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Frictional Unemployment and Hyperinflation


There are numerous definitions of frictional unemployment. It is essential to note that many of those definitions describe frictional unemployment and its elements. Frictional unemployment is also known as voluntary unemployment. It occurs in instances whereby the employed individuals have a continued habit of changing their job, career and sometimes the location of the job (Sexton, 2013). The jobless in these cases have the required skills to get a job. Frictional unemployment does not include individuals employed but those who are looking for other jobs. Mismatch of supply and demand causes frictional unemployment. The above-mentioned mismatches include payment and location (Arnold, 2011).

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Frictional unemployment

It is imperative to point out that frictional unemployment cannot be eliminated from the economy. There are numerous essential economic benefits associated with it. It has been said to be a sign of a successful economy. Frictional unemployment is an indication that economy is fast developing whereby there is enough of flexible labor force in place. In instances where frictional employment does not exist, the same employees tend to occupy the same jobs for a long time (Sexton, 2013). The system becomes stagnant since innovation and utilization of better skills are not facilitated. There are numerous advantages attributed to frictional employment. The most notable advantage of frictional employment is that it strikes a balance in the labor market (Feldstein, 2003).


Hyperinflation has been said to have devastating consequences to the economy. It achieves this trait by wiping out the middle class through lowering the value of cash and other negotiable instruments. Hyperinflation affects the stock market, hence weakening the value of cash. In coming up with an explanation for its existence, it has been stated that it occurs when the government fails to balance its deficit, after reaching a maximum inflation rate.

The situation occurs in a way that it becomes impossible to turn it around. When inflation exceeds, its steady level hyperinflation occurs. It is only through wage and price control that hyperinflation can be contained (Stone, 2007).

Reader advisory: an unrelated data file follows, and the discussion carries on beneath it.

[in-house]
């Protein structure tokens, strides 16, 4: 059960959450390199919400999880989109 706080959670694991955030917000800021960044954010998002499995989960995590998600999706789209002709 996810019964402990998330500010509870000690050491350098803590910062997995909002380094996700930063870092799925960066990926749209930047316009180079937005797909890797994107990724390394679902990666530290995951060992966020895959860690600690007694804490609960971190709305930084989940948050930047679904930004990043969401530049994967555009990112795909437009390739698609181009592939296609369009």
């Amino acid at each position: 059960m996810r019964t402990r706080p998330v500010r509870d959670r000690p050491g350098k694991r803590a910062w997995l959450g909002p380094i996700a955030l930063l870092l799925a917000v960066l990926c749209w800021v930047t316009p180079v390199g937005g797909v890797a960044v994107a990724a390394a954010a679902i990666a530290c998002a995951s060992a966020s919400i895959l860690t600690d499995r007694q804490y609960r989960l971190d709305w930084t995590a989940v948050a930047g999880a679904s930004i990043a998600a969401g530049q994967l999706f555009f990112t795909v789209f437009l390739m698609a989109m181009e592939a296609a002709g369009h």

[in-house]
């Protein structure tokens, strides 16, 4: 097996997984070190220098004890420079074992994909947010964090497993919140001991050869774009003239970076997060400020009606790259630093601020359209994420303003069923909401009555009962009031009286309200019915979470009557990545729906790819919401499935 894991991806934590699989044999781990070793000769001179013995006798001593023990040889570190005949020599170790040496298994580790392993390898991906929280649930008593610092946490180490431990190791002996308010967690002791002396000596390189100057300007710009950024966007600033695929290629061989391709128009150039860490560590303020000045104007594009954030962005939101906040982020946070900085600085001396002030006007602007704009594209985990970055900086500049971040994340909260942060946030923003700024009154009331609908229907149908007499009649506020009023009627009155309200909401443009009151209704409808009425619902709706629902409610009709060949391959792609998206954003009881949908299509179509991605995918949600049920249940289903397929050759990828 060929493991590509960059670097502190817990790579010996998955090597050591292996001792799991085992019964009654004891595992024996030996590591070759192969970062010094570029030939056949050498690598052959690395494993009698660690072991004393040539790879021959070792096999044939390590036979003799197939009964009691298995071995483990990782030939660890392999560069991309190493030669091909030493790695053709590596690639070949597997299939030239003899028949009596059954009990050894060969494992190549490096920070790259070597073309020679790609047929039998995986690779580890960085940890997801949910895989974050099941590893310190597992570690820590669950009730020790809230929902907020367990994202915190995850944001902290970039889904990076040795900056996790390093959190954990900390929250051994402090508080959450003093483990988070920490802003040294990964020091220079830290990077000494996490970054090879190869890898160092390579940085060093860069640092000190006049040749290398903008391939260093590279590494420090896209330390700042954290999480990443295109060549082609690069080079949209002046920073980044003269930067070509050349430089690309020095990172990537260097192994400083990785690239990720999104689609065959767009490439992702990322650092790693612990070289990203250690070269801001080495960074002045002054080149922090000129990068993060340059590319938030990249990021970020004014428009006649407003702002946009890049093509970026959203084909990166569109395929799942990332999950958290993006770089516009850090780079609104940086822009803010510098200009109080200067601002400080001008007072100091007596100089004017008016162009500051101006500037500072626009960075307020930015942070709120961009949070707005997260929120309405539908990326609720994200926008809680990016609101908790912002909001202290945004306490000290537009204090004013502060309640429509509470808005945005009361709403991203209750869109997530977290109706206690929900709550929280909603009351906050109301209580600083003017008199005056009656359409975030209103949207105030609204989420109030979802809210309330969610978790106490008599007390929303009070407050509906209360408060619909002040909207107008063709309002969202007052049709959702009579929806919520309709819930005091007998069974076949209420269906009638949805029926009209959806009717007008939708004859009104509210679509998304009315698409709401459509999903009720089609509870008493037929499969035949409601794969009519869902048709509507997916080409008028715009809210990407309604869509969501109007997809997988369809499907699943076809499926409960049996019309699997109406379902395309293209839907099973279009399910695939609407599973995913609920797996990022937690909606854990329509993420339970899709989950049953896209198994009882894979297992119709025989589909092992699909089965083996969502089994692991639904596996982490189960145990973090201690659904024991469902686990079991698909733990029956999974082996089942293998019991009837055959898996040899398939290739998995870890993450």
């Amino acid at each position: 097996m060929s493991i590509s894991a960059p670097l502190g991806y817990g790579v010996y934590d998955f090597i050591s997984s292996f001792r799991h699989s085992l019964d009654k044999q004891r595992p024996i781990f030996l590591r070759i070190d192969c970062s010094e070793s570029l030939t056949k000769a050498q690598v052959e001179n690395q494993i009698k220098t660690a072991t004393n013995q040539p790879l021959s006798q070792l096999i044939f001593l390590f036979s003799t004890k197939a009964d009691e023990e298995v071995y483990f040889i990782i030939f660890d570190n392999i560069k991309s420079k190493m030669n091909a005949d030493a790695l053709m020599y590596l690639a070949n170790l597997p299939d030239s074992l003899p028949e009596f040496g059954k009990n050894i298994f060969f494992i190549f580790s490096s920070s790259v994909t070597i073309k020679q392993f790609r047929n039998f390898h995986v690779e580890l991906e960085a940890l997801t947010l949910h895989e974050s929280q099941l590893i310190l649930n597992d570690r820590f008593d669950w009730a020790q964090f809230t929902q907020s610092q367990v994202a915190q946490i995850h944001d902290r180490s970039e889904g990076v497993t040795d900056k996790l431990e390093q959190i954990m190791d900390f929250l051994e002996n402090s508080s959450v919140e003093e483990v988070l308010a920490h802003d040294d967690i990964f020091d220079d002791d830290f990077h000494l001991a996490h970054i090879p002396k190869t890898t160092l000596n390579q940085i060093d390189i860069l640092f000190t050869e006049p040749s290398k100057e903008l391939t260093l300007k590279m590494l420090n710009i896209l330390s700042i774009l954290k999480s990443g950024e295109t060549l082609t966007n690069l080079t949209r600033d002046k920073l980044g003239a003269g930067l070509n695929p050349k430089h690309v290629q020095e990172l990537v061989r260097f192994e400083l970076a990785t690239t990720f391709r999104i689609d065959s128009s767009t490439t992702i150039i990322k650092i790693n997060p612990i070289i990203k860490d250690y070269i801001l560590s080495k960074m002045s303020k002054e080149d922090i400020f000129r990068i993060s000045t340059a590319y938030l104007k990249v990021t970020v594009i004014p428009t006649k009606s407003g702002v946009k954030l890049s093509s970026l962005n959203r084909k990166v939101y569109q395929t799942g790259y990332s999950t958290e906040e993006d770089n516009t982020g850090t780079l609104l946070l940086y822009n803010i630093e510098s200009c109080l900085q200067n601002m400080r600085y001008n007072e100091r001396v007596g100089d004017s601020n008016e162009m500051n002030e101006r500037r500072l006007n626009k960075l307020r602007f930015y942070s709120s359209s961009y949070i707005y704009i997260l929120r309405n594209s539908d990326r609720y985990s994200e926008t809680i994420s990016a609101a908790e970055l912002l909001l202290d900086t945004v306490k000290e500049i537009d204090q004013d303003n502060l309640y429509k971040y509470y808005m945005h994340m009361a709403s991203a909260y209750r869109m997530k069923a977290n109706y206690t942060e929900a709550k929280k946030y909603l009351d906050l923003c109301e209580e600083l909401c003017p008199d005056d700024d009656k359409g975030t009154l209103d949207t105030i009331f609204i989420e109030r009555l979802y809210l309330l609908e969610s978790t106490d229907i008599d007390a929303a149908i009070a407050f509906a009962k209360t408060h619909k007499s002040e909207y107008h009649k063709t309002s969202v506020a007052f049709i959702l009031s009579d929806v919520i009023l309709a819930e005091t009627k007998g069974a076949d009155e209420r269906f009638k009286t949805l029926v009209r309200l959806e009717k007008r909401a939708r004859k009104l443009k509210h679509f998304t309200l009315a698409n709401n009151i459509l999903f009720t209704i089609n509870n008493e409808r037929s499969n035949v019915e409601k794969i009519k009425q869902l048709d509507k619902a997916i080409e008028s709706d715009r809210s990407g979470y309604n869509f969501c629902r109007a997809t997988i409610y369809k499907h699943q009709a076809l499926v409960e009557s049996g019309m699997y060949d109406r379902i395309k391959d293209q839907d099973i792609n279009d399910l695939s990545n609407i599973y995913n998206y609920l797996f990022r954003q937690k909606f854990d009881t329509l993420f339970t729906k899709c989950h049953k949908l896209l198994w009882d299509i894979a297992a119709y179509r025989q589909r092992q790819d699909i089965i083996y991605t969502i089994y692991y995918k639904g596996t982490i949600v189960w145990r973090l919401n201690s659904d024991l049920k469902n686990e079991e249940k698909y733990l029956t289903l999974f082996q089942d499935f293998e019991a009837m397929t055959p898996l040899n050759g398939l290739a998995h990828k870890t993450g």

Hyperinflation is said to take countries’ economies by surprise. Under hyperinflation, many countries fail in maintaining the fiscal policy. Hyperinflation is very common in dictatorial regimes whereby government expenditure is not controlled. The first step in preventing hyperinflation from getting spiral is lowering the government expenditure to a reasonable level. There are short run options of making sure that hyperinflation is contained.

They include working towards restoring the value of the currency by balancing the deficits. Slowing down the velocity of the currency is also a well-known method of reducing hyperinflation. The velocity of the currency is slowed by not placing a foreign exchange value to the currency in question (Ryan, 2012). Raised income should go hand in hand with an increase in raising funds. It may include improving on the tax collection or privatization of the state owned assets. The policy makers have a duty to change policies and formulate rules geared towards curbing hyperinflation (Taylor & Weerapana, 2010).


Frictional employment has several benefits to any economy. Without it, economic systems become stagnant and less productive. On the other hand, hyperinflation is devastating to the economy and ought to be dealt with once it occurs. There are many policies which can be formulated to minimize the rate of hyperinflation. Joint efforts of the policy makers and other key stakeholders can assist in alleviating the situation.

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Arnold, R. A. (2011). Macroeconomics. Mason, OH: South-Western/Cengage Learning.

Feldstein, M. S. (2003). Economic and financial crises in emerging market economies. Chicago: University of Chicago Press.

Ryan, J. S. (2012). Personal financial literacy. Mason, Ohio: South- Western/Cengage.

Sexton, R. L. (2013). Exploring economics. Australia: South-Western Cengage Learning.

Stone, G. W. (2007). Core Macroeconomics. New York, NY: Worth.

Taylor, J. B., & Weerapana, A. (2010). Principles of macroeconomics: Global financial crisis edition. Mason, OH: South-Western Cengage Learning.

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